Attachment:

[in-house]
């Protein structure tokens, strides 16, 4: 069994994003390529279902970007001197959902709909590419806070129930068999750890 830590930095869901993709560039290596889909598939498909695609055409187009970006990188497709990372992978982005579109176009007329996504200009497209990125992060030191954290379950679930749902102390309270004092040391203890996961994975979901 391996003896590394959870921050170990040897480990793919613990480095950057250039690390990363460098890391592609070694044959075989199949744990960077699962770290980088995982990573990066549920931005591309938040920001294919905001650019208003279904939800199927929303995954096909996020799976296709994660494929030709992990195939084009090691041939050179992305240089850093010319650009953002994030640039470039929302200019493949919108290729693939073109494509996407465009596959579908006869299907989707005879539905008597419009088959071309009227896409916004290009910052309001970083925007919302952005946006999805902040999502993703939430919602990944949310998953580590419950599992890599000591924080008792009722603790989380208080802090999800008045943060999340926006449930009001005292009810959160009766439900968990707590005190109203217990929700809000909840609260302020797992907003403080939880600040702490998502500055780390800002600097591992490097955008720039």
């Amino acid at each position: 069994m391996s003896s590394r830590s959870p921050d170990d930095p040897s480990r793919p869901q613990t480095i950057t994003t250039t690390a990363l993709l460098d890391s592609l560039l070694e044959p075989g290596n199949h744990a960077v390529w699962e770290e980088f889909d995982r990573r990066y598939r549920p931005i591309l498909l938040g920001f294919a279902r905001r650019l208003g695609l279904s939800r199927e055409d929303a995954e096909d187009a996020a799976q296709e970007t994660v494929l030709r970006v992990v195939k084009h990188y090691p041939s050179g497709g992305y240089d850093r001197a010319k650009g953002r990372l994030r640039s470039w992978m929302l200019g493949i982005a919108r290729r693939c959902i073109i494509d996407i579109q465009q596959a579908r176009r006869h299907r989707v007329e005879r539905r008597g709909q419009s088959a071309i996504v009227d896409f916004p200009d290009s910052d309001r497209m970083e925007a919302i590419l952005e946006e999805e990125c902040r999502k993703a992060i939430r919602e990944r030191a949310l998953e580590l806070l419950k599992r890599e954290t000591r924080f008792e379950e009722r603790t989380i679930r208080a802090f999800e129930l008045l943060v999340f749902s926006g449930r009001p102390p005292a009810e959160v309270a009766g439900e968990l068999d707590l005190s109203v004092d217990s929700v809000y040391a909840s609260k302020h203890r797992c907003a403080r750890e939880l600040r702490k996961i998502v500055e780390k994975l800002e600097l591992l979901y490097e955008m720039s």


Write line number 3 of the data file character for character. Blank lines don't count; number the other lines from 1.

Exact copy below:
């Amino acid at each position: 069994m391996s003896s590394r830590s959870p921050d170990d930095p040897s480990r793919p869901q613990t480095i950057t994003t250039t690390a990363l993709l460098d890391s592609l560039l070694e044959p075989g290596n199949h744990a960077v390529w699962e770290e980088f889909d995982r990573r990066y598939r549920p931005i591309l498909l938040g920001f294919a279902r905001r650019l208003g695609l279904s939800r199927e055409d929303a995954e096909d187009a996020a799976q296709e970007t994660v494929l030709r970006v992990v195939k084009h990188y090691p041939s050179g497709g992305y240089d850093r001197a010319k650009g953002r990372l994030r640039s470039w992978m929302l200019g493949i982005a919108r290729r693939c959902i073109i494509d996407i579109q465009q596959a579908r176009r006869h299907r989707v007329e005879r539905r008597g709909q419009s088959a071309i996504v009227d896409f916004p200009d290009s910052d309001r497209m970083e925007a919302i590419l952005e946006e999805e990125c902040r999502k993703a992060i939430r919602e990944r030191a949310l998953e580590l806070l419950k599992r890599e954290t000591r924080f008792e379950e009722r603790t989380i679930r208080a802090f999800e129930l008045l943060v999340f749902s926006g449930r009001p102390p005292a009810e959160v309270a009766g439900e968990l068999d707590l005190s109203v004092d217990s929700v809000y040391a909840s609260k302020h203890r797992c907003a403080r750890e939880l600040r702490k996961i998502v500055e780390k994975l800002e600097l591992l979901y490097e955008m720039s």